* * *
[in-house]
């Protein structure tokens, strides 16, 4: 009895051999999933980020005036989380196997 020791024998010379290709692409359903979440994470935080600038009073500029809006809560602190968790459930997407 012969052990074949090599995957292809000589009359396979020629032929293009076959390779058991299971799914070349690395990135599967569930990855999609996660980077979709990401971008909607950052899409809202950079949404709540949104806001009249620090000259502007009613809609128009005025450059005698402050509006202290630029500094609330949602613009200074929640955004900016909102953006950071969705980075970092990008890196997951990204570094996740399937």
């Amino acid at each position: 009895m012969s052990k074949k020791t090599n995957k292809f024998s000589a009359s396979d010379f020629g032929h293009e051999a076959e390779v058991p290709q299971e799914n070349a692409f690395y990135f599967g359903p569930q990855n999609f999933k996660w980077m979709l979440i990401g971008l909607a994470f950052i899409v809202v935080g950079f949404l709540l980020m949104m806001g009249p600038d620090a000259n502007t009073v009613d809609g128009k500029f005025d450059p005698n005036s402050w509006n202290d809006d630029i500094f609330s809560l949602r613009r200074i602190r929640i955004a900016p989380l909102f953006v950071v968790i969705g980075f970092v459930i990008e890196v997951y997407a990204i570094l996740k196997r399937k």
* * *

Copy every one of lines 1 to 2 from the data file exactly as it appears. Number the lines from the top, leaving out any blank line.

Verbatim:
[in-house]
């Protein structure tokens, strides 16, 4: 009895051999999933980020005036989380196997 020791024998010379290709692409359903979440994470935080600038009073500029809006809560602190968790459930997407 012969052990074949090599995957292809000589009359396979020629032929293009076959390779058991299971799914070349690395990135599967569930990855999609996660980077979709990401971008909607950052899409809202950079949404709540949104806001009249620090000259502007009613809609128009005025450059005698402050509006202290630029500094609330949602613009200074929640955004900016909102953006950071969705980075970092990008890196997951990204570094996740399937």